Sunday, November 05, 2006

The view from elsewhere: “War tests loyalty in Bible Belt.”

Feelings of worth can flourish only in an atmosphere where individual differences are appreciated, mistakes are tolerated, communication is open, and rules are flexible -- the kind of atmosphere that is found in a nurturing family.
--Virginia Satir (Psychotherapist)

You would think that those who are always talking about family values would want to create an environment of permanent relationships for people of the same sex. But they're not advocating family values. They're advocating their values.
--Willie Brown (Mayor of San Francisco)


Polling is less than two days away, and living in Indiana’s 9th Congressional District means being under the microscope, with researchers both home and away eagerly spying the tea leaves.

War tests voter loyalty in Bible Belt; Social issues secondary for some conservatives, by Michael Paulson, Boston Globe (November 3, 2006). Thanks to Gina for posting this link at her blog, Letter from New Albany.

As the candidates in southern Indiana and around the nation barrel toward next Tuesday's finish line, Republicans are furiously trying to reenergize the so-called values voters, predominantly evangelical Protestants who helped propel President Bush to victory in 2004 but have since then become disenchanted with the GOP.

But concern about the war in Iraq is threatening to overwhelm the social issues. In interviews at an evangelical mega-church here Sunday, Republicans and Democrats repeatedly raised the war, even after their pastor, who had appeared at a rally with Bush the previous day, highlighted as the church's primary areas of concern two different issues: abortion and marriage.


After reading this piece, it occurs to me afresh that I, too, am a fundamentalist: I’m fundamentally opposed to mega-anything, whether it’s a multinational brewery, big box retailer or churches the size of Chinese container ports.

Apart from that not unexpected revelation, it is the surely unintended tone of Paulson’s article that fascinates me. To be sure, some will find it outrageously patronizing in the fashion of those archaic written accounts wherein the proper and civilized Anglo-Saxon treks to the bush to observe and decry the backwardness of the poverty-stricken people somehow managing to exist there – and proposing neither sanitation nor education as the presumptive cure, but a firm jolt of Christianity.

Come to think of it, the preceding scenario might have played out on Pat Robertson’s satellite network just last week.

The Globe’s reporter approaches this observation from a reverse angle in terms of religious affiliation. We here in Southern Indiana are the bizarrely primitive tribe members erecting inflammatory billboards in opposition to gays, heathens, apostates and Democrats, and constructing opulent edifices in the plush exurb to an ostensibly sanitized and casually dressed evangelism that nonetheless holds at its core a strain of naked and virulent intolerance.

As an aside, perhaps I’ll live long enough to see the day when Christian fundamentalism is able to square its idealized doctrine with the venom it otherwise spews toward those who are different, who apparently make the mistake of insisting that the Jesus of the ploughshare makes more sense than the one wielded by believers like a bloody sword.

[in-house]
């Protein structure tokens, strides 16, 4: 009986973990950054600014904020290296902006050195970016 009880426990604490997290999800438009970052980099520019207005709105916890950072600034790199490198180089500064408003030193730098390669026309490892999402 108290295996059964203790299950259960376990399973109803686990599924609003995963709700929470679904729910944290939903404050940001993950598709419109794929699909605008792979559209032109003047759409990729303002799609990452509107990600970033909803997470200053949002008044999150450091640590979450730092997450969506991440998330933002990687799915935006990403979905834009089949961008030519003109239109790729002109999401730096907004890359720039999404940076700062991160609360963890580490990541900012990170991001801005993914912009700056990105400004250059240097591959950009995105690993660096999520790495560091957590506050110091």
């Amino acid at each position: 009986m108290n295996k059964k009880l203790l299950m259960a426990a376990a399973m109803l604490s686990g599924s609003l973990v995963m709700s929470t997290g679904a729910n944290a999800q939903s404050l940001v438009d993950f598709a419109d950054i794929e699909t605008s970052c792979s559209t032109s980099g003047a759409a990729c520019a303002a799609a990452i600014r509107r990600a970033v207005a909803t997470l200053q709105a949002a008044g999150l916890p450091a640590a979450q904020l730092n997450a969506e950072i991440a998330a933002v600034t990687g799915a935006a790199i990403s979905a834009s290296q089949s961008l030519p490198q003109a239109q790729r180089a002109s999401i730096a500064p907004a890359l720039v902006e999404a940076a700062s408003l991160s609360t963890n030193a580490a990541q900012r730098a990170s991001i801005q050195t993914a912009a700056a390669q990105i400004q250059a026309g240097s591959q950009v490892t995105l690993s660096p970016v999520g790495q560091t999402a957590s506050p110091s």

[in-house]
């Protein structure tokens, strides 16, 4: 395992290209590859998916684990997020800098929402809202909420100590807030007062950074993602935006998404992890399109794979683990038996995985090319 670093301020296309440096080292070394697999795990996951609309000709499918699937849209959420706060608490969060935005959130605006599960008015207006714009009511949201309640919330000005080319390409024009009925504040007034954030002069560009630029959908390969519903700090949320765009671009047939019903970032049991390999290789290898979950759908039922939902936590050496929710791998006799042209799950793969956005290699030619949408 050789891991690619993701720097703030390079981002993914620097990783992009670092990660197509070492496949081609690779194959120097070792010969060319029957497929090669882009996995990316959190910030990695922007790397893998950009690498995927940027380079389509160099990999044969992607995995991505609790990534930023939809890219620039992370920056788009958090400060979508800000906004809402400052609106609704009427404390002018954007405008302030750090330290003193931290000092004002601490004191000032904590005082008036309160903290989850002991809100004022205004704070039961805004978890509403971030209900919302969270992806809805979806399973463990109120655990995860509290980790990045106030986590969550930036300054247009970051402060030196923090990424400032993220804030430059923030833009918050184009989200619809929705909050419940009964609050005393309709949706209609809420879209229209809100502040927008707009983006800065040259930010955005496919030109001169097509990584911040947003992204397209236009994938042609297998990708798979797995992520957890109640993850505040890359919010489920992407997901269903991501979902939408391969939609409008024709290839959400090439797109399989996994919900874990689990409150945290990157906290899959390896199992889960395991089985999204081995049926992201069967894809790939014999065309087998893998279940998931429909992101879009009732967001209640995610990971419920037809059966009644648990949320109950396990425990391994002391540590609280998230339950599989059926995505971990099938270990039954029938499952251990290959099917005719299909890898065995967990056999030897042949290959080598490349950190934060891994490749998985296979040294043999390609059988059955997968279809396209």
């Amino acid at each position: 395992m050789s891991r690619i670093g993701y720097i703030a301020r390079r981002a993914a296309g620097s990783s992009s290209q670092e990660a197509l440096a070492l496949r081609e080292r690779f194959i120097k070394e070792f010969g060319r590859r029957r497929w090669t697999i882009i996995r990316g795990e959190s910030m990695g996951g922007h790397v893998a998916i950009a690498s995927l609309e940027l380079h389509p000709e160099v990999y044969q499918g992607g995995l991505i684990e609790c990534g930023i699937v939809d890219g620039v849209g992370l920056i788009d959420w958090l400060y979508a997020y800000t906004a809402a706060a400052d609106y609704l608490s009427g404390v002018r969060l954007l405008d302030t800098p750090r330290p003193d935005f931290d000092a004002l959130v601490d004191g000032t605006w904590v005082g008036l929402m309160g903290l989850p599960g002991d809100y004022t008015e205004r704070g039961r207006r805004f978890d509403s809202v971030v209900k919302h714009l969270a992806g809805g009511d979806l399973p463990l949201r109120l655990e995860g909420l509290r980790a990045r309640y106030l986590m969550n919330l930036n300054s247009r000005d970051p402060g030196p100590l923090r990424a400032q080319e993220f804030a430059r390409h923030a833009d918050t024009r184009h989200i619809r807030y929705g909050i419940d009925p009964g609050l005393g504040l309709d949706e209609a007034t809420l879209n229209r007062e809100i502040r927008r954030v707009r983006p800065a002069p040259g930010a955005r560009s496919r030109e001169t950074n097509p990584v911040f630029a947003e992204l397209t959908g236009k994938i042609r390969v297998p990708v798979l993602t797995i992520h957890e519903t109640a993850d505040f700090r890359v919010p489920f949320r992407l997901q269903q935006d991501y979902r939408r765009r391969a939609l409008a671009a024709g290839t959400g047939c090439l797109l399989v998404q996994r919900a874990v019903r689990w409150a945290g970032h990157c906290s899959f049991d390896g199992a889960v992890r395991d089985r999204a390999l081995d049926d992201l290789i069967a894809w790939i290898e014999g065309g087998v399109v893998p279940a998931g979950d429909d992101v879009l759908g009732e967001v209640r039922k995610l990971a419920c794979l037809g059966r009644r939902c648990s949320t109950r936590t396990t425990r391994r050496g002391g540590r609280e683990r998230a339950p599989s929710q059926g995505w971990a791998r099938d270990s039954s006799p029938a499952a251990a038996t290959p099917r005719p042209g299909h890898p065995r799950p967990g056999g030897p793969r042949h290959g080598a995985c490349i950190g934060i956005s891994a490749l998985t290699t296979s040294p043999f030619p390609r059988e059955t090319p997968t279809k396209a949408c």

A senseless and criminally executed war? Verily, it is the perfect place for Christian evangelicals to begin tepidly plumbing the depths of their consciences for clues as to the morality, if any, of the current regime's unaccountability. As the Globe correspondent aptly portrays, the cognitive dissonance over Iraq is growing in intensity. Perhaps focusing less on myths and more on reality would be useful.

Far from being insulted by such portrayals (real or imagined) of my community – that we are viewed as existing somewhere outside the range of blue-state civilization – I feel instead a profound sense of vindication, for in my own small way, I’ve always persisted in trying to provide an alternative view, to shine a wobbly light on inconvenient truths, and to propose that just because we’ve always done it that way, it doesn’t mean it’s the only way to do it.

I will continue doing so, because life is far too short for exclusion, persecution and regression to be passed off as the norm -- and it is simply ignoble to flee from a challenge. Achievement and empowerment come from progressively expanding and bolstering the perimeter of human experience and self-confidence, not by contracting and attacking it.

Leaves are waiting. Have a marvelous autumnal pre-election Sunday.

2 comments:

G.Coyle said...

Thanks for pointing to this piece. I’m obviously amused by the National Geographic adventure in primitive-land tone. It’s true the ghosts of the puritans hold nothing on the evangelical bible-belters. In the Yankee culture (yes, there still is one) it’s considered terribly impolite to pay too much attention to your neighbors “business”. I think this has something to do with way Massachusetts tends to be socially progressive. The yankee mentality is deeply conservative and frugal. But staying out of other’s business (like who they marry) to Yankee’s IS being conservative. So New Englanders are fascinated by the so-called Bible Belt and it’s seeming (unseemly?) obsession with family values. Or as Millionaire Mike says so frighteningly – Hoosier Values.

bluegill said...

Thanks for sharing that, Gina. It's somewhat similar to the Netherlands, where the tolerance that's viewed by a lot of evangelicals in this country as evil incarnate is actually born of strict Calvinist tradition.